Despite the elementary storyline, the camaraderie among the cast is energizing as The League also pokes fun at well-discussed comic-fan truths (Example: Batman has ZERO powers). This makes for some playful moments among the characters and witty dialogue. Wonder Woman/Diana Prince (Gal Gadot) rises as the unintentional leader of the League with her poise and fiercely protective demeanor. Gadot continues to impress as she embodies the values, compassion, and nobility of Wonder Woman. In contrast, Ben Affleck’s Batman is jaded, tired, and wealthy. His ego is bruised by the role he played in Superman’s death and he devises a plan that could only be fueled by money, arrogance and access to a powerful alien box. While many have said that Affleck is boring in this role, his apathy and self-deprecation play well against the film’s theme that the world is devoid of hope. Jason Momoa’s Aquaman/Arthur Curry is far from the affable Aquaman of Saturday Morning’s cartoons. He’s rugged, tattooed, loves strong drink and has some momma issues. Momoa fans, this is Underwater Drogo with all the verve and swagger plus the bonus of perpetual wetness. Ezra Miller returns from “Suicide Squad” and gives us a more complex character as The Flash/Barry Allen. He’s socially awkward, twitchy, neurotic, endearing and slow-simmered in anxiety. Visitation scenes with his imprisoned father give a nice backstory into The Flash’s/Barry Allen’s isolation. Ray Fisher’s Cyborg/Victor Stone is emotionally intoxicating. He wallows in the burden of his defeated philosophies about life, family, and body-possession by an ancient alien force. There are hints to the Mother Box’s hidden agenda when he loses control of his Mother Box-infused body in several scenes. Fisher’s performance transcends this genre and hails to “Othello” or “A Soldier’s Story.”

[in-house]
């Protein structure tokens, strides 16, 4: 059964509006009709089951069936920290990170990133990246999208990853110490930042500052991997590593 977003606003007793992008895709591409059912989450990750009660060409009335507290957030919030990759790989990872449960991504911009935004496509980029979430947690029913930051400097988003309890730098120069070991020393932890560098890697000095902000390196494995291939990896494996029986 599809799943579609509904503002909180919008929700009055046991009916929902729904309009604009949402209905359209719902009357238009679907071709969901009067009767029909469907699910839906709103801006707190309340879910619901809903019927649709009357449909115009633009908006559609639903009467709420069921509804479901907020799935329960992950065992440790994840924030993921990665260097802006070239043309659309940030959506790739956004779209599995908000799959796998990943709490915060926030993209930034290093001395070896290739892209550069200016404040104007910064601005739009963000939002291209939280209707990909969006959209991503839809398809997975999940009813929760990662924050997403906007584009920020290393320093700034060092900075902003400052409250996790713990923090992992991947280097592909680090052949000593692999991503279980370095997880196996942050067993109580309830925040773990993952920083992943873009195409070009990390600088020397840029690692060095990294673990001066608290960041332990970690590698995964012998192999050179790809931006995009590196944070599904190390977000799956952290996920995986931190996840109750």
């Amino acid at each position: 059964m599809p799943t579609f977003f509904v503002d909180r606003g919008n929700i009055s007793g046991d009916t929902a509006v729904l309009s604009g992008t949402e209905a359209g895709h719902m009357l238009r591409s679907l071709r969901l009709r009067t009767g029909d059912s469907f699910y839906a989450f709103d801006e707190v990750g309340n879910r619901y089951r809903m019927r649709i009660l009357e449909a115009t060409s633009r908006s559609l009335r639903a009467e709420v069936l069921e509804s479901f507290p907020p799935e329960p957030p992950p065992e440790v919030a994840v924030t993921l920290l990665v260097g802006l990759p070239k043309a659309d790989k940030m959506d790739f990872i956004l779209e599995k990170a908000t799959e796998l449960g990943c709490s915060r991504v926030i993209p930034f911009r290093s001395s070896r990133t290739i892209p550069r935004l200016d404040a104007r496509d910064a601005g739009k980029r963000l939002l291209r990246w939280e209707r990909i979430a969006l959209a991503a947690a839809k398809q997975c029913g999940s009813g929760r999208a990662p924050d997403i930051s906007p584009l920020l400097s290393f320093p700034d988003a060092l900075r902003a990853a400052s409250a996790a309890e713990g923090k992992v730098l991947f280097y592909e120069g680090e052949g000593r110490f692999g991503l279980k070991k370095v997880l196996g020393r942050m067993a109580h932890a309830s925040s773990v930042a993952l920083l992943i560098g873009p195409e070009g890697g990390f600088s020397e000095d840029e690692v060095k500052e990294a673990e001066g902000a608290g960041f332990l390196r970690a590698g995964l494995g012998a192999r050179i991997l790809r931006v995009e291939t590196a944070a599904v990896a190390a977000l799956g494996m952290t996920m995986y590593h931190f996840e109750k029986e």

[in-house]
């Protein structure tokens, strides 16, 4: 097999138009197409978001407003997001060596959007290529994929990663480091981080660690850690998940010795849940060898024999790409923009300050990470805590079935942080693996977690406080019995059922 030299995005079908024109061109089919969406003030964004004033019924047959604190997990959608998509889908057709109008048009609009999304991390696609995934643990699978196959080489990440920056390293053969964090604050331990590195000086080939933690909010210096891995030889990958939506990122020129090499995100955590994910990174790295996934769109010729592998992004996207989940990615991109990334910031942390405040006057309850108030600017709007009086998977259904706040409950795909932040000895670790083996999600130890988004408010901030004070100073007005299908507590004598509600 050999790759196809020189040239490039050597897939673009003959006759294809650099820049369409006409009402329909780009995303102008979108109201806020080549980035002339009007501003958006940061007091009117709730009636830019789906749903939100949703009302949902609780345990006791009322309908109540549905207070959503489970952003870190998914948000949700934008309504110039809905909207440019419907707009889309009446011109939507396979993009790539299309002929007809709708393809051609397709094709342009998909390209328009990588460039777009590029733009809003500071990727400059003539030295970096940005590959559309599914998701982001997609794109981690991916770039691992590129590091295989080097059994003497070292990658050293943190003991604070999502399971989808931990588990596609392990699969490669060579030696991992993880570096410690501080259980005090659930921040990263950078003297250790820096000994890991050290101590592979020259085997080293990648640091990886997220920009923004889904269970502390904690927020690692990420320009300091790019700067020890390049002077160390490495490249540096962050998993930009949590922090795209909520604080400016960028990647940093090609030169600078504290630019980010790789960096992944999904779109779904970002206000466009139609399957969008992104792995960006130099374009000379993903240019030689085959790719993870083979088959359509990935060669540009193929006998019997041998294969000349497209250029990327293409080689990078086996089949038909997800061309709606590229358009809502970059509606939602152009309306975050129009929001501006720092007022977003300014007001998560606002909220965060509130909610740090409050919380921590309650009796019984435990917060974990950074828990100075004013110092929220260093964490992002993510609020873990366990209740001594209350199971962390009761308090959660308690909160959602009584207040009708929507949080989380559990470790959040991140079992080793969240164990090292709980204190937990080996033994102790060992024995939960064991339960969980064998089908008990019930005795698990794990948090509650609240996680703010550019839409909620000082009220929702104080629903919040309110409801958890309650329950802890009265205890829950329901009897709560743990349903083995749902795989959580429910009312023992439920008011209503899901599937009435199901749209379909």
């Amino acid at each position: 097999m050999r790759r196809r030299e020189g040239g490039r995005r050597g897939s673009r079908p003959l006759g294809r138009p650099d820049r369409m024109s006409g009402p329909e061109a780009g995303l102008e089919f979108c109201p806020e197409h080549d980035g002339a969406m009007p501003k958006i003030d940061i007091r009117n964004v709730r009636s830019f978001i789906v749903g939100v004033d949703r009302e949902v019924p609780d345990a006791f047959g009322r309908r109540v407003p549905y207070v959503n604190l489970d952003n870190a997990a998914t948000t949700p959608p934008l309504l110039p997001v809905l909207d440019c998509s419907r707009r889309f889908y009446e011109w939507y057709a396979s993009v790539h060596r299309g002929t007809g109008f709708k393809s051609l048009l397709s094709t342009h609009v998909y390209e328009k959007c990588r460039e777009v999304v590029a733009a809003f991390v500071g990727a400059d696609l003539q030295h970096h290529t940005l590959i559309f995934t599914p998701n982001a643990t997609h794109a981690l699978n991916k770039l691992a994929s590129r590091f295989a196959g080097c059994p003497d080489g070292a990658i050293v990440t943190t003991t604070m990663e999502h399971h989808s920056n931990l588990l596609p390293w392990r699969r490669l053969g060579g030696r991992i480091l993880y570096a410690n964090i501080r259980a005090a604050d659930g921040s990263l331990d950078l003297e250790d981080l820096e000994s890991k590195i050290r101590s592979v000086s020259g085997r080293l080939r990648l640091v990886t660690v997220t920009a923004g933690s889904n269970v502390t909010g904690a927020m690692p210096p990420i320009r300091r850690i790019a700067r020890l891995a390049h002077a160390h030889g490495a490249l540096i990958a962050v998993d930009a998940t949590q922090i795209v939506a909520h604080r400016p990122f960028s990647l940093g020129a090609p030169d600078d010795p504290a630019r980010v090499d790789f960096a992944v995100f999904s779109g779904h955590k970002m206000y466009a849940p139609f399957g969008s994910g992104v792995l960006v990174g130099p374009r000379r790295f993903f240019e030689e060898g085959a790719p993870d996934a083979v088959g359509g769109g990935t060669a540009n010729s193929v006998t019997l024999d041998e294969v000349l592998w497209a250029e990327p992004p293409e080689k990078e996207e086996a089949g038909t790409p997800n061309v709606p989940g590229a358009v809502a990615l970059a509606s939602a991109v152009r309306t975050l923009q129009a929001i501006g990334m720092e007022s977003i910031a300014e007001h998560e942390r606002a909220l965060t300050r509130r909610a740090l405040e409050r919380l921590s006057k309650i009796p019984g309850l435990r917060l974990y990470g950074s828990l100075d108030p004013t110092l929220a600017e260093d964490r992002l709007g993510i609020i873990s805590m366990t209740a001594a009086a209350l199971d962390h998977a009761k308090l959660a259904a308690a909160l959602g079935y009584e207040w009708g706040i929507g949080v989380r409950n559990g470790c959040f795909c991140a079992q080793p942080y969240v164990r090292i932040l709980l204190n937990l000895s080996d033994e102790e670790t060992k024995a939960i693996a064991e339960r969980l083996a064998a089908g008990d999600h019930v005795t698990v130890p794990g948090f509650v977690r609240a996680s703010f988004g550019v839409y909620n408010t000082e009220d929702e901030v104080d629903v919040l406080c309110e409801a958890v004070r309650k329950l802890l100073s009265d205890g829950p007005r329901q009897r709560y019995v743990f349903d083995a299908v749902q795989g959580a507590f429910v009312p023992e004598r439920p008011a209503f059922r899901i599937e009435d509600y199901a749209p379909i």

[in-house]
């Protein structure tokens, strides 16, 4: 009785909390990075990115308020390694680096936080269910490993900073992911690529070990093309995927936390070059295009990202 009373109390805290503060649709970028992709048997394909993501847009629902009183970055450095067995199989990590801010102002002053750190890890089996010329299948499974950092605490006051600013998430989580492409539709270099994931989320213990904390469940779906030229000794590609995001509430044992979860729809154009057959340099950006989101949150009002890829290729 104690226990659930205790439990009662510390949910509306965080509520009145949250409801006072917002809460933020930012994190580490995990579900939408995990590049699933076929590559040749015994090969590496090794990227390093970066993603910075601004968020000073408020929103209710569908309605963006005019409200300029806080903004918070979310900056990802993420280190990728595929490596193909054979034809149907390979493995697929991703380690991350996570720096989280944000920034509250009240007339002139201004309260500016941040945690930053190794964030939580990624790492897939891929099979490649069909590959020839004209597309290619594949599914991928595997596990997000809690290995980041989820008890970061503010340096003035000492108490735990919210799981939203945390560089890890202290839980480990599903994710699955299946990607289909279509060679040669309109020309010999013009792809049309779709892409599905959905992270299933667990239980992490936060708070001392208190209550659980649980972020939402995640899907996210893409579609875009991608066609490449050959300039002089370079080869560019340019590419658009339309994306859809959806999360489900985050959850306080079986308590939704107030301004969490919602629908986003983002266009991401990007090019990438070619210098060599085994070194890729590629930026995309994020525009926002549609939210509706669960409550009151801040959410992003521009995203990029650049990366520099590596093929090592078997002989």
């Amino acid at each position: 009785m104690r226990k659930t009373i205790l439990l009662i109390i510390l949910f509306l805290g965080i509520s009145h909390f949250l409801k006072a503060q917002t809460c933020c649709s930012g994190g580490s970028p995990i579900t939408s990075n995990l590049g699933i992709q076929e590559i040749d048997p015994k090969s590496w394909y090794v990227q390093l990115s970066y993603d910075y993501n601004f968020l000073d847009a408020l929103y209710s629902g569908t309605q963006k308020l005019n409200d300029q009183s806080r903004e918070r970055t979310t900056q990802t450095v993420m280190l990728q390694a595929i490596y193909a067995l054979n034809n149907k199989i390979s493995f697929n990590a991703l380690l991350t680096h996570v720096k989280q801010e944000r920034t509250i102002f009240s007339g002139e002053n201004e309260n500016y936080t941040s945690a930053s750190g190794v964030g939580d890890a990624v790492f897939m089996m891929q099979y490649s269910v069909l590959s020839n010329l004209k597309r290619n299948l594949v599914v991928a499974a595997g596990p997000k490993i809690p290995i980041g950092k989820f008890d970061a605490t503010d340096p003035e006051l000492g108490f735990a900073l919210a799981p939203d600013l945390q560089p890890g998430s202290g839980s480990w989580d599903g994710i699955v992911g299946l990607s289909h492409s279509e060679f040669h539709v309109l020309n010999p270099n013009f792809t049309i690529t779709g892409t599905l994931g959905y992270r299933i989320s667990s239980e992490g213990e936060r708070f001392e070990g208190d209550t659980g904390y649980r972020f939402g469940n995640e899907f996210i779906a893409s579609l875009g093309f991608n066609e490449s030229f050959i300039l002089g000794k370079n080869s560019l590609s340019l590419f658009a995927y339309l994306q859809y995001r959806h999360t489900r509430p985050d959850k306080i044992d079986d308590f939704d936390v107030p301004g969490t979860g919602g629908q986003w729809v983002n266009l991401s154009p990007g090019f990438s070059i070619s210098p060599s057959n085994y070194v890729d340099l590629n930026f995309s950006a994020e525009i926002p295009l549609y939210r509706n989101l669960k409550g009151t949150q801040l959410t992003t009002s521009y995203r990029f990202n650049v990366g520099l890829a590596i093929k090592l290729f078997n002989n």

Comic Book Fans: Many still hold hope that DC Comics will finally give a coherent representation of their most beloved characters and storylines. Unlike the gloom-addled, perplexing films of the past, “Justice League” provides balanced action scenes as it tries to establish roots in contemporary issues and move fluidly through common-sense questions and sentiments. If you followed the online epilogue – and I know you did – to “Wonder Woman” along with the online deleted scenes from “Batman v Superman: Dawn of Justice,” you will recall the admonition from Etta Candy to the rest of Wonder Woman’s militia to deliver the “artifact” to the Americans. Then you will remember Lex Luthor chatting with Mother Box-wielding Steppenwolf via hologram. Finally, in “Justice League,” we are reminded that Cyborg was created in S.T.A.R. labs by his father, Silas Stone, with the power of one of the Mother Boxes. So DC Extended Universe fans, there is the possibility that Darkseid could be introduced, as well, amidst this enticing cohesive Mother Box theme.

Hopefully, the upcoming films in the DCEU will brazenly bump the super hero film status quo and give audiences consistently poignant dialogue, balanced action, and resurrected hope. If you want to take a gander at upcoming DC Comic films and release dates, check here: As always, no comic film review would be complete without the Easter Egg hunt:

Comic-Fans: 3 out of 4 Mother Boxes

Action Fans: 3 out of 4 Parademons